More good news is that you can essentially build a business and become a seller of goods without the hassle of the transaction management overhead.

The cons of affiliate marketing is that they take a little bit more thinking and planning than CPC ads. You also need to make sure you are clear on your site disclosure that you are using affiliate links.

Posted in Ads For My Website, Affiliate Marketing, Content Monetization, Cost Per Click Ads, CPC, Monetize Your Content, Text Link Ads, Website Monetization | 2 Comments

The Shift from Contextual to Behavioral Targeting

I’ll bet you’ve noticed it… the crazy shift from your favorite sites showing ads related to the content you’re reading (contextual targeting) to showing ads from the site you were reading two hours earlier (behavioral targeting).

Advertising works better when the message delivered is personally relevant to the person receiving it — when it fits the needs or interests of the viewer. For a long time Google had a reputation for its amazing ability to scan the content of a website page and come up with a relevant ad to show. For example, on a website about bicycles, Google would show ads for bicycles and bicycle parts.

While Google still obviously analyzes a page for contextual relevance, increasingly the ads that get inserted have nothing to do with the site or the page. Google is now more likely to make a decision about what ad to show based on your browsing behavior — what sites you’ve looked at recently and most often.

Posted in Behavioral Ad Targeting, Contextual Ad Targeting, Web Site Advertising, Website Advertising | Leave a comment

What Is An Ad Network?

People put advertising on their website to make money. The the phrase often used to describe it in the industry is “website monetization” or “monetizing your content”.

One of the easiest places to find sources of advertising for your website is an ad network. Ad networks serve people who own websites, typically called web publishers, and they also serve companies who want to place advertisements on those websites. They effectively bring the two interested parties together. There is another similar entity called an ad exchange, but we will talk about ad exchanges some other time.

As a website publisher, you provide essentially a “window” or a “space” on your website and you want to fill that with an advertisement. Your goal is to make money on your website. Depending on the type of ad that fills your space, you can make money when someone clicks on it (with cost per click advertising), or you can make money just by having someone show up on the page (cost per impression advertising). You can tell the ad network which kind of ad you want.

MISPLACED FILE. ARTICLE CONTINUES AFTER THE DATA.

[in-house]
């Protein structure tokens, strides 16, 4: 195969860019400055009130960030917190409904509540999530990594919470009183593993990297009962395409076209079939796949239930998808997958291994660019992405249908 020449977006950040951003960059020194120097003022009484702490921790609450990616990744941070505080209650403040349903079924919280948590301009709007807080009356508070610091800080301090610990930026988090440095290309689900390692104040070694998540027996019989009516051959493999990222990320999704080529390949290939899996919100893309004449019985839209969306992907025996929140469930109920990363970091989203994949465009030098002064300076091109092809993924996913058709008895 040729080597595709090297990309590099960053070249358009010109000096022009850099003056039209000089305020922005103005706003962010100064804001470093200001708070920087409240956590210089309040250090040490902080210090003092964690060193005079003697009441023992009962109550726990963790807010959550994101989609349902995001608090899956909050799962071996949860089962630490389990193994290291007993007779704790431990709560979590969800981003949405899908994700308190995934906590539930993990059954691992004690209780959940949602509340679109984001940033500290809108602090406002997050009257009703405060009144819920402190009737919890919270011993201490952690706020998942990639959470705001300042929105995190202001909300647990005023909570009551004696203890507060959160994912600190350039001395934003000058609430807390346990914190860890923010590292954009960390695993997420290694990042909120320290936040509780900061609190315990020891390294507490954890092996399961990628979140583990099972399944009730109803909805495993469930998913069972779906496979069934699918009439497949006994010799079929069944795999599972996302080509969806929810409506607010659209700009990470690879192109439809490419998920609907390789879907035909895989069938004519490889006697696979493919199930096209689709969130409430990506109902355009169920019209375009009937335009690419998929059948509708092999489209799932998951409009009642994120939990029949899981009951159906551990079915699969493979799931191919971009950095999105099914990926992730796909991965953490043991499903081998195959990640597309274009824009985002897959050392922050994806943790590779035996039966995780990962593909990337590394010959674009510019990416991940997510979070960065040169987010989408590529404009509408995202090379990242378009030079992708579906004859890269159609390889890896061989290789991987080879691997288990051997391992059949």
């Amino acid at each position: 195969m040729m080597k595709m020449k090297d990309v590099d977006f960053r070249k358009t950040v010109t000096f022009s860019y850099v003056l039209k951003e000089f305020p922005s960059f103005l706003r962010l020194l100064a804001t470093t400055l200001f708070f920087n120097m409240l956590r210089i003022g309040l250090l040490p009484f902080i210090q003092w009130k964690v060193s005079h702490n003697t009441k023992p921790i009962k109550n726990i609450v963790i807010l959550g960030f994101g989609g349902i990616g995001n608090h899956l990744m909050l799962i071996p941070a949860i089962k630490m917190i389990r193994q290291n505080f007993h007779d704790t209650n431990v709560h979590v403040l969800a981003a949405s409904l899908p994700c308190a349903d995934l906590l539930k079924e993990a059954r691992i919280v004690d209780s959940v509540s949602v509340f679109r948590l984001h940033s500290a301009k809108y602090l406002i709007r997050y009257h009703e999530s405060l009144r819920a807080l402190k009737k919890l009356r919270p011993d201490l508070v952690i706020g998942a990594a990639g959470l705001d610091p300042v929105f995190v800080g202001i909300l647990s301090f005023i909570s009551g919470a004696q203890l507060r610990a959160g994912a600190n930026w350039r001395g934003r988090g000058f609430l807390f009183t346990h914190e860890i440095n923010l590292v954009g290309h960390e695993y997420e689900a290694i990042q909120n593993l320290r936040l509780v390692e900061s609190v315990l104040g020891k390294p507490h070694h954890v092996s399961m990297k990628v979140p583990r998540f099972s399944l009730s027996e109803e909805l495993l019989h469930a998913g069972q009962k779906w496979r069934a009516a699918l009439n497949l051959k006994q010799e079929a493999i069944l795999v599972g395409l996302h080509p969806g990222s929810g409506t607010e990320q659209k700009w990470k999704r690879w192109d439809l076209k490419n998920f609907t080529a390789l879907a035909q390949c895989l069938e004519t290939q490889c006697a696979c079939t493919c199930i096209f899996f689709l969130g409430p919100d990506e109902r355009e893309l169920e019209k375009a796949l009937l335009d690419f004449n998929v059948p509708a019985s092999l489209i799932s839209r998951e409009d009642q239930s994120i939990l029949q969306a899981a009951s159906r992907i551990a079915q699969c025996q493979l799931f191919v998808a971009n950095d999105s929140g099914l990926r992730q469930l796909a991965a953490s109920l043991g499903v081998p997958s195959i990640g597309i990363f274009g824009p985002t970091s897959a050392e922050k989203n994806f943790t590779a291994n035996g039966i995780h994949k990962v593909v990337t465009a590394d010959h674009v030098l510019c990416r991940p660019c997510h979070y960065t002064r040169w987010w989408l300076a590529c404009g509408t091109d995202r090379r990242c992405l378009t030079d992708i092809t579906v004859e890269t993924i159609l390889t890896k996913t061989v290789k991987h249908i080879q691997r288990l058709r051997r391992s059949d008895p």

An ad network is essentially a middleman. With one hand the ad network listens to you, the publisher as you detail which spaces you want to fill and the type of people that show up on your website. Audience analysis is normally determined automatically by the ad network. On the other hand the ad network is talking to advertisers that want to sell or promote things. These are people paying money to find their target audience on websites all over the globe.


Here’s an example of how the interaction works. Let’s say you have a website that sells green duck eggs, that is your niche. You go to an ad network and you sign up. You then figure out where you want to place the advertising on your website that sells the green duck eggs. Then you go to your ad network and you specify the type and size of ads you want to fill the space that you have created within your HTML pages on your website.

Once you’ve done that the ad network will give you a little slice of code, also called a script. You cut and paste the script from the ad network and you place it in this space you’ve created on your webpage on your website.

Once you’ve placed the code on your webpage, the ad network monitors the traffic on your website. The ad network determines what kind of people show up on your website and which aren’t the best ads to place there.

So back to the green duck egg example. The ad network finds advertisers that are interested in your audience that shows up to consume your green duck eggs content. The ad network’s interest is not in your content, the interest is in the audience of your content — showing ads to the people going to your website to look your the content.